Raleigh couple charged with providing alcohol to teens say case is 'discriminatory'
A Raleigh couple accused of providing alcohol to minors at a 2014 wedding, including an 18-year-old who then died after crashing into a tree, filed a motion on Monday to dismiss their charges due to "intentional or deliberate discrimination by design" from the Wake County District Attorney's Office.Posted — Updated
“JT Taylor was a good friend of our son, and we are still in disbelief that he is gone,” Charles and Kimberley Matthews said in a statement they released through their attorney. “Unfortunately, the confusing circumstances have been misunderstood, and we were wrongfully accused of crimes we did not commit.”
In their motion, Charles and Kimberley Matthews claim:
- Bartenders served alcohol to underage individuals without asking for identification, but they were not charged.
- Charges against the Wake County ABC employee who sold their son alcohol without asking for identification were dismissed.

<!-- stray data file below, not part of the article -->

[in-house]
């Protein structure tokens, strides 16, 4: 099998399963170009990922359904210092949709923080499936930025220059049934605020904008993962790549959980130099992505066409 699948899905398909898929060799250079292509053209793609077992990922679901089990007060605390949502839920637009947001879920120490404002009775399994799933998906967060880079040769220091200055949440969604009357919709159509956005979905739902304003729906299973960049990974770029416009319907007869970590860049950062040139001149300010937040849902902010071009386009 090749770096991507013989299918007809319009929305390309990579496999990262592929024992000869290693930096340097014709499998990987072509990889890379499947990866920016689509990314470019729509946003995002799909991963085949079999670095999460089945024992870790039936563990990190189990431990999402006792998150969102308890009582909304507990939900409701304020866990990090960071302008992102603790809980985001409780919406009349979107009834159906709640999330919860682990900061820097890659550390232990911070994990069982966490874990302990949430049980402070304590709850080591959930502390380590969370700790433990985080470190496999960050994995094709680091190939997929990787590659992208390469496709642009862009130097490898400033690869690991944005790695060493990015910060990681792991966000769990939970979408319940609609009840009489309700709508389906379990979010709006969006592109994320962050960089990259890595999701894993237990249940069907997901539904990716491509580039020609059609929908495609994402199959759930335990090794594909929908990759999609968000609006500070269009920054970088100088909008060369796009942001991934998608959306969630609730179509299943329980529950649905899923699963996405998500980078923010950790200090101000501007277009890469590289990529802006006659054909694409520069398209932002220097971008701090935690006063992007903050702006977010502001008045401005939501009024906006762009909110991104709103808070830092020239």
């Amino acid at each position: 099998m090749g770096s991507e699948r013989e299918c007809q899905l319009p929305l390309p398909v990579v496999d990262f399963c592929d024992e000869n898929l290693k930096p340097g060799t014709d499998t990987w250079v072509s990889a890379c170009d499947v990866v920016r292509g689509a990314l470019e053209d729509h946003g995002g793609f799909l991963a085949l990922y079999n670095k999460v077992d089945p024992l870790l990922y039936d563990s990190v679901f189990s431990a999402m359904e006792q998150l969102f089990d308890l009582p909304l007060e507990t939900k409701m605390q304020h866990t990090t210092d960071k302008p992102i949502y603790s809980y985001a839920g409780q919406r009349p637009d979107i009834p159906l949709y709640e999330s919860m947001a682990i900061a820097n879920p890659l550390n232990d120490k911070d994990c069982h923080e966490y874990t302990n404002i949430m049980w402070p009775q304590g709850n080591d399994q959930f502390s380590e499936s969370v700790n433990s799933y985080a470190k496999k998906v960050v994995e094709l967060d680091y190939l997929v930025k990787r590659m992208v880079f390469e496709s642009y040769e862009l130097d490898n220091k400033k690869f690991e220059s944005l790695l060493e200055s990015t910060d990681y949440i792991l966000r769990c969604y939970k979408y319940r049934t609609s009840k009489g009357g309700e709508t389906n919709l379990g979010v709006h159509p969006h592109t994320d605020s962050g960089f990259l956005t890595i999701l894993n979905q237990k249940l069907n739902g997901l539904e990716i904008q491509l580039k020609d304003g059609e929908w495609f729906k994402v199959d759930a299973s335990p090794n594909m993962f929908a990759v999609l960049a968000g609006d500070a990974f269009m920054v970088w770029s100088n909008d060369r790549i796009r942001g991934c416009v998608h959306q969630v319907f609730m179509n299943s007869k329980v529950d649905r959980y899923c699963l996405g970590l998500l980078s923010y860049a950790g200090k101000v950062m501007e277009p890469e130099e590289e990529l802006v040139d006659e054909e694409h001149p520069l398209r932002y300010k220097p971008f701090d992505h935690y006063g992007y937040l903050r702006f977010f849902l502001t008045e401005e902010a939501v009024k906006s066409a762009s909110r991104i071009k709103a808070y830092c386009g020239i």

- Two underage women admitted consuming alcohol, but one was not prosecuted and the other had her citation dismissed.
The couple claims a bottle of Jack Daniels was bought without their knowledge, and their son, along with Taylor and two other teenagers, consumed the whiskey before the wedding. They also claim employees of the catering company served alcohol to the teenagers without their knowledge.
The couple described the prosecution’s case as “arbitrary and intentionally discriminatory.”
“Other individuals at the wedding and reception who aided and abetted the possession of alcohol by underage persons have not been prosecuted despite evidence gathered by law enforcement,” the motion said.
Wake County District Attorney Lorrin Freeman said Tuesday that prosecutors generally meet with law enforcement and victims in determining appropriate charges in a case.
She also said she "believes in the process" of the justice system.
"Underage drinking is a very serious problem in our community that leads to the deaths of many promising young people. Until we stand together as a community against parents who have a kids-will-be-kids attitude, we will continue to lose promising young adults way too soon," Freeman said.
A trial is set for July 27.
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